Price Drops Outpace Increases in Mixed Market

There was almost no consistency in price movements Wednesday, although a slight majority of the changes were downward. Rises and falls mixed with each other in the Gulf Coast and Midcontinent/Midwest.

However, the trends in the Northeast and California were all down, while most of the Rockies/San Juan points except Sumas and Kingsgate saw fairly substantial increases. Once again Transco Zone 6 (NYC) led the downturns with a drop of a little more than six dollars.

Cash traders got little guidance from futures numbers that ranged to either side of flat during morning activity, but they continued to sit up and take notice of the first major breaks from severely cold weather in several weeks for key market areas. Some forecasters have started saying the jet stream, which had been pushing arctic air into the Deep South previously, has shifted northward and eastward again, said a Houston-based source. That's a sign that more moderate weather is likely to be sustained for a while, he added.

"There's plenty of gas out there. It's just a case of how much you're willing to pay for it," said an eastern buyer. "And at least for now, we're not having to pay as much as in the last couple of weeks."

Even though it was a holiday week, natural gas storage withdrawals last week topped the 200 Bcf mark --- a first for December --- but it didn't impress the market. AGA said 209 Bcf was taken out of storage last week, led by a whopping 142 Bcf in the Consuming Region East alone. And a sampling of other traders indicated that the biggest-ever December drawdown was essentially neutral in their estimation. The screen, which had drifted from moderately stronger in the morning to moderately softer in the early afternoon, spiked just as the report came out, but if you blinked you may have missed it. Almost immediately afterward the uptick was reversed, with the February contract eventually settling down almost 18 cents on the day.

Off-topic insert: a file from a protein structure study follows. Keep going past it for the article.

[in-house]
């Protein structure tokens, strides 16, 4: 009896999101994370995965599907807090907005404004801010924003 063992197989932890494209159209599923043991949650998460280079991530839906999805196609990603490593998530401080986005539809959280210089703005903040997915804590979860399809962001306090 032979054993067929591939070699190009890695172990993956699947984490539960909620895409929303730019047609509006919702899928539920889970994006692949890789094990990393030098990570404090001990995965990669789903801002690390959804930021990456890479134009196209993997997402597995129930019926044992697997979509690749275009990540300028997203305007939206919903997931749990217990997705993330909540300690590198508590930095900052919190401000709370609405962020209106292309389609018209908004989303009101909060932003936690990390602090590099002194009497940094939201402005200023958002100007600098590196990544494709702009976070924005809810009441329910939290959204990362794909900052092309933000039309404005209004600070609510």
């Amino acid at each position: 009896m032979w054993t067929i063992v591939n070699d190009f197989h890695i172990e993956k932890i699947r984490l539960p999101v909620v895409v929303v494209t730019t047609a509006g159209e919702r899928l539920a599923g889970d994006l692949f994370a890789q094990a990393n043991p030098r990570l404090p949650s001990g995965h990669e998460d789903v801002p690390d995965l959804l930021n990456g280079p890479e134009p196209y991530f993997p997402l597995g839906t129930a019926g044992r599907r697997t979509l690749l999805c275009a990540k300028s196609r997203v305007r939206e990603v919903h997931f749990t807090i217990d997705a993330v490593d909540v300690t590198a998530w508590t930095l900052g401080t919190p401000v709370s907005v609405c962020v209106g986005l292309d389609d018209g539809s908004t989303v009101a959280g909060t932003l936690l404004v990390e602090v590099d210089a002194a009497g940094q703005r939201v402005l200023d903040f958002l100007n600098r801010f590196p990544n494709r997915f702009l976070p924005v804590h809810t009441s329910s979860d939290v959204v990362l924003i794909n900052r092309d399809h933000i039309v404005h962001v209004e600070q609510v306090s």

The frigid weather of the last week of 2000 apparently was harsher than people thought, a marketer said, since even industrial suspensions of operations between Christmas and New Year's and other demand reductions associated with a holiday period failed to avert a huge withdrawal that left total U.S. working gas at only 53% full with a lot of winter left to go.

Gas traders were keeping an eye on the California situation, where the state Public Utilities Commission is expected today to approve Wednesday's proposal to grant Southern California Edison and Pacific Gas & Electric an emergency 90-day electric rate hike of 1 cent/KWh. However, their consensus was that the CPUC action was a "joke," with one terming it "way too little, way too late." No one expected it to avert bankruptcy filings by the two utilities or rolling blackouts later this year.

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